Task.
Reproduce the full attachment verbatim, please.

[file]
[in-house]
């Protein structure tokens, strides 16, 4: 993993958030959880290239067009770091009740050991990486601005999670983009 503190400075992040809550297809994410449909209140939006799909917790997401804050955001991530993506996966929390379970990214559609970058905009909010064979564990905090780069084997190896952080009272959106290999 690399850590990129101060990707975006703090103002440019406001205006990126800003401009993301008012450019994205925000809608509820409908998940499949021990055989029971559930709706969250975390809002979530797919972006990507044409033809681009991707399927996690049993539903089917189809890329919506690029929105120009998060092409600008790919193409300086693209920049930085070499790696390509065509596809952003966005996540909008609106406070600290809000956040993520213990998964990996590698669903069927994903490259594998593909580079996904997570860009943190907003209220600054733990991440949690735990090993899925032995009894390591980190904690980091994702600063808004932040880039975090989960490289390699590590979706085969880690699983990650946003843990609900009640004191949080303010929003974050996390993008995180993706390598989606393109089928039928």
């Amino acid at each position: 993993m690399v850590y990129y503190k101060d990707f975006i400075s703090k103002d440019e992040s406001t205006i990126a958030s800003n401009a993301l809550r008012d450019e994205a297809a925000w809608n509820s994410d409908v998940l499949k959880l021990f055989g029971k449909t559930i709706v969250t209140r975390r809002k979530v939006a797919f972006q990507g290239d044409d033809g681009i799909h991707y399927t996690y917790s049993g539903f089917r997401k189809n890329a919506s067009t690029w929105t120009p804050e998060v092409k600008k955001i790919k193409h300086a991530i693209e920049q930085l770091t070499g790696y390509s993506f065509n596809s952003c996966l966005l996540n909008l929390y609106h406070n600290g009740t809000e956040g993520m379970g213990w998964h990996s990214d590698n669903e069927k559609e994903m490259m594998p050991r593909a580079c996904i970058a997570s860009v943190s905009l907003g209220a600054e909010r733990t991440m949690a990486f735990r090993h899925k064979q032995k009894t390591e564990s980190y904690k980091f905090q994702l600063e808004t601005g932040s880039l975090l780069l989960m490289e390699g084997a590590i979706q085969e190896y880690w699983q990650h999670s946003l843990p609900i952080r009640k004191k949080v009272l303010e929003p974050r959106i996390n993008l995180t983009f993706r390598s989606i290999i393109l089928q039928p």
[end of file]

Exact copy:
[in-house]
């Protein structure tokens, strides 16, 4: 993993958030959880290239067009770091009740050991990486601005999670983009 503190400075992040809550297809994410449909209140939006799909917790997401804050955001991530993506996966929390379970990214559609970058905009909010064979564990905090780069084997190896952080009272959106290999 690399850590990129101060990707975006703090103002440019406001205006990126800003401009993301008012450019994205925000809608509820409908998940499949021990055989029971559930709706969250975390809002979530797919972006990507044409033809681009991707399927996690049993539903089917189809890329919506690029929105120009998060092409600008790919193409300086693209920049930085070499790696390509065509596809952003966005996540909008609106406070600290809000956040993520213990998964990996590698669903069927994903490259594998593909580079996904997570860009943190907003209220600054733990991440949690735990090993899925032995009894390591980190904690980091994702600063808004932040880039975090989960490289390699590590979706085969880690699983990650946003843990609900009640004191949080303010929003974050996390993008995180993706390598989606393109089928039928």
């Amino acid at each position: 993993m690399v850590y990129y503190k101060d990707f975006i400075s703090k103002d440019e992040s406001t205006i990126a958030s800003n401009a993301l809550r008012d450019e994205a297809a925000w809608n509820s994410d409908v998940l499949k959880l021990f055989g029971k449909t559930i709706v969250t209140r975390r809002k979530v939006a797919f972006q990507g290239d044409d033809g681009i799909h991707y399927t996690y917790s049993g539903f089917r997401k189809n890329a919506s067009t690029w929105t120009p804050e998060v092409k600008k955001i790919k193409h300086a991530i693209e920049q930085l770091t070499g790696y390509s993506f065509n596809s952003c996966l966005l996540n909008l929390y609106h406070n600290g009740t809000e956040g993520m379970g213990w998964h990996s990214d590698n669903e069927k559609e994903m490259m594998p050991r593909a580079c996904i970058a997570s860009v943190s905009l907003g209220a600054e909010r733990t991440m949690a990486f735990r090993h899925k064979q032995k009894t390591e564990s980190y904690k980091f905090q994702l600063e808004t601005g932040s880039l975090l780069l989960m490289e390699g084997a590590i979706q085969e190896y880690w699983q990650h999670s946003l843990p609900i952080r009640k004191k949080v009272l303010e929003p974050r959106i996390n993008l995180t983009f993706r390598s989606i290999i393109l089928q039928p």